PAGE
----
Following remarks by Reistad and David Croft, the Mint’s associate director of manufacturing, the commander stepped up to a German-made Gräbener coinage press to feed in a 1-ounce pure silver blank, an inch and a half in diameter. It was struck three times by the coinage dies, with a striking pressure of roughly 190 tons per strike.
    "Every day across America, the Mint connects Americans through coins, and it is our great privilege to connect America to the legacy of the nation’s largest wartime veterans service organization," Croft said. "We hope you will be as pleased with these coins as we are."
    Past National Commanders Denise Rohan and David Rehbein joined Reistad at the first strike, along with National Adjutant Daniel Wheeler, Marketing Commission Chairman James Rohan, Past Pennsylvania Department Commander Paul Kennedy and American Legion Auxiliary National President Kathy Dungan.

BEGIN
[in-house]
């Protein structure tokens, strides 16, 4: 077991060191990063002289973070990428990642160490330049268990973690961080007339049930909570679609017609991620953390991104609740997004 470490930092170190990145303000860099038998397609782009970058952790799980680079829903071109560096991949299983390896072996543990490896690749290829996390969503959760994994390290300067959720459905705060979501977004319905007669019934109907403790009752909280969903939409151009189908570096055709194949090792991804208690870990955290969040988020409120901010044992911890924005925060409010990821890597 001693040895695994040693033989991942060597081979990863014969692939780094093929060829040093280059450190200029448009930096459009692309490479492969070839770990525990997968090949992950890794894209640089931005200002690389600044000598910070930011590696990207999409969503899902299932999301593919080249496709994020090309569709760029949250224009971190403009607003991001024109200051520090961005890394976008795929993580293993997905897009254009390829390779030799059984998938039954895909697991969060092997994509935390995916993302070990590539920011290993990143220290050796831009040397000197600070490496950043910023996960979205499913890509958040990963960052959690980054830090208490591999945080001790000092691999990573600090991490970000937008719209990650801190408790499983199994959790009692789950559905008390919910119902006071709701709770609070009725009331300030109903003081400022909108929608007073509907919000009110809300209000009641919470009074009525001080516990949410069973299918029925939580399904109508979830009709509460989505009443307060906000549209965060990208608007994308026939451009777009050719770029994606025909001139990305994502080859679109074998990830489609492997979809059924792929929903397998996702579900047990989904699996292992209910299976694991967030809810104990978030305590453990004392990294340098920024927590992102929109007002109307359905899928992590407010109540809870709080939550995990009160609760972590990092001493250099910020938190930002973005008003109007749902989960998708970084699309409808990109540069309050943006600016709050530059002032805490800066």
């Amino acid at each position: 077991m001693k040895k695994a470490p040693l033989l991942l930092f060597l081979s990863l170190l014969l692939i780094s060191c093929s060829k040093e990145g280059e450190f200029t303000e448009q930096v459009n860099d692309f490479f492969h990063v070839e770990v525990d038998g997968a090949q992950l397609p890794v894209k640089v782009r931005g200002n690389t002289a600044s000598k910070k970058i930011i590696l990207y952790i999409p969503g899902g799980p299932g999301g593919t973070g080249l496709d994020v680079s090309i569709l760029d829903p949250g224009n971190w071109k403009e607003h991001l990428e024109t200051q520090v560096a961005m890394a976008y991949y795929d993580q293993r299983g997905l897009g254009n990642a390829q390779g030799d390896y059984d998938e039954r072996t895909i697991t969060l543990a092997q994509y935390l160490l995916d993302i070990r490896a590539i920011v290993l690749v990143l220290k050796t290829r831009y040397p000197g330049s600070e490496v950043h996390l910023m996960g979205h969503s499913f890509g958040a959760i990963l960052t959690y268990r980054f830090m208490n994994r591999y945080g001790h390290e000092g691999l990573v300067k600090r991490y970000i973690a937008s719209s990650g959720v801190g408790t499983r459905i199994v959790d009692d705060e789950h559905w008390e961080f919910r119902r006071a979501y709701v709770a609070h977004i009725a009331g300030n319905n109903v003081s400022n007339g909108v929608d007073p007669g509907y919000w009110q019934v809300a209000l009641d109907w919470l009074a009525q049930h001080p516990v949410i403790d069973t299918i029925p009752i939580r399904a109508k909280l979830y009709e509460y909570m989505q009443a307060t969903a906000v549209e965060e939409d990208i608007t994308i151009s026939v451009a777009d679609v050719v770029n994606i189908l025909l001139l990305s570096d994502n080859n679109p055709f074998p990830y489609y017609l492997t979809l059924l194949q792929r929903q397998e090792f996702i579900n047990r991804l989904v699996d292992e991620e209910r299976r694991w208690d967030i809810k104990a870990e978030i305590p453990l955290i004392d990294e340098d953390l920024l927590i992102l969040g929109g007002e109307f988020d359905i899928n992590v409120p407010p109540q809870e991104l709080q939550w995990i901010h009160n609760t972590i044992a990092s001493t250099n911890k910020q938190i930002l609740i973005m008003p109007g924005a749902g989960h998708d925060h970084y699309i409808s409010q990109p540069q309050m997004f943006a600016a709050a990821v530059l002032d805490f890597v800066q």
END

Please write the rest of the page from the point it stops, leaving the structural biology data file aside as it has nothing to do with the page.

Also present were former House Veterans’ Affairs Committee chairman Steve Buyer, R-Ind., and former U.S. Rep. Chet Edwards, D-Texas, who in 2017 rallied their congressional colleagues to support H.R. 2519, known as the American Legion 100th Anniversary Commemorative Coin Act.
    "The overwhelming support for this legislation was an incredible testament to the respect that The American Legion has in our country, among Republicans, Democrats, independents, people from all walks of life," Edwards said. "To pass this bill was a way we could say ‘thank you’ to the Legion for the positive influence it’s had on our nation."
    "Today, in the same place where our country was founded, we get to honor an organization that has taken those values of our founding fathers and carried them forward into the 21st century."